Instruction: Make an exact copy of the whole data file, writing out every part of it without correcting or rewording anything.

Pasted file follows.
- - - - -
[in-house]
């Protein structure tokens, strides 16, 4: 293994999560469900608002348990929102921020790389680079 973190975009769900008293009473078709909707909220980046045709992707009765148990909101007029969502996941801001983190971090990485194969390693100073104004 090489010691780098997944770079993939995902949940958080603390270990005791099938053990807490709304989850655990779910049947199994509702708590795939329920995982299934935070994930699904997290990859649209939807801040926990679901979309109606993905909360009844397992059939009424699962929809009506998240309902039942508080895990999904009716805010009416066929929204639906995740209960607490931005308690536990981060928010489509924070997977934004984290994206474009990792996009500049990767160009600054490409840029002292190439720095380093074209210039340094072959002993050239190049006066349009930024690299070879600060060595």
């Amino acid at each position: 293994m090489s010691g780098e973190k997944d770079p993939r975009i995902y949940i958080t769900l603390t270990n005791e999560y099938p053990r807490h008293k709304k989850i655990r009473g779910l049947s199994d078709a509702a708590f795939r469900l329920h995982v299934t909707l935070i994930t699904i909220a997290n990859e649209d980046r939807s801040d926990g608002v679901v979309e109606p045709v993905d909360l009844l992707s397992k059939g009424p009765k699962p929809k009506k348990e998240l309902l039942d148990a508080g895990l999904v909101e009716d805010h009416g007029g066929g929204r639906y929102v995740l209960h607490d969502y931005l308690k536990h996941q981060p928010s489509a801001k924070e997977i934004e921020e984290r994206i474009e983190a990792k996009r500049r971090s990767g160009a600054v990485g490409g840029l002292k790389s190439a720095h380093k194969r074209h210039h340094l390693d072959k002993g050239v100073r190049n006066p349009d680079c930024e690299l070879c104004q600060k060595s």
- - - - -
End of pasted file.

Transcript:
[in-house]
């Protein structure tokens, strides 16, 4: 293994999560469900608002348990929102921020790389680079 973190975009769900008293009473078709909707909220980046045709992707009765148990909101007029969502996941801001983190971090990485194969390693100073104004 090489010691780098997944770079993939995902949940958080603390270990005791099938053990807490709304989850655990779910049947199994509702708590795939329920995982299934935070994930699904997290990859649209939807801040926990679901979309109606993905909360009844397992059939009424699962929809009506998240309902039942508080895990999904009716805010009416066929929204639906995740209960607490931005308690536990981060928010489509924070997977934004984290994206474009990792996009500049990767160009600054490409840029002292190439720095380093074209210039340094072959002993050239190049006066349009930024690299070879600060060595």
């Amino acid at each position: 293994m090489s010691g780098e973190k997944d770079p993939r975009i995902y949940i958080t769900l603390t270990n005791e999560y099938p053990r807490h008293k709304k989850i655990r009473g779910l049947s199994d078709a509702a708590f795939r469900l329920h995982v299934t909707l935070i994930t699904i909220a997290n990859e649209d980046r939807s801040d926990g608002v679901v979309e109606p045709v993905d909360l009844l992707s397992k059939g009424p009765k699962p929809k009506k348990e998240l309902l039942d148990a508080g895990l999904v909101e009716d805010h009416g007029g066929g929204r639906y929102v995740l209960h607490d969502y931005l308690k536990h996941q981060p928010s489509a801001k924070e997977i934004e921020e984290r994206i474009e983190a990792k996009r500049r971090s990767g160009a600054v990485g490409g840029l002292k790389s190439a720095h380093k194969r074209h210039h340094l390693d072959k002993g050239v100073r190049n006066p349009d680079c930024e690299l070879c104004q600060k060595s």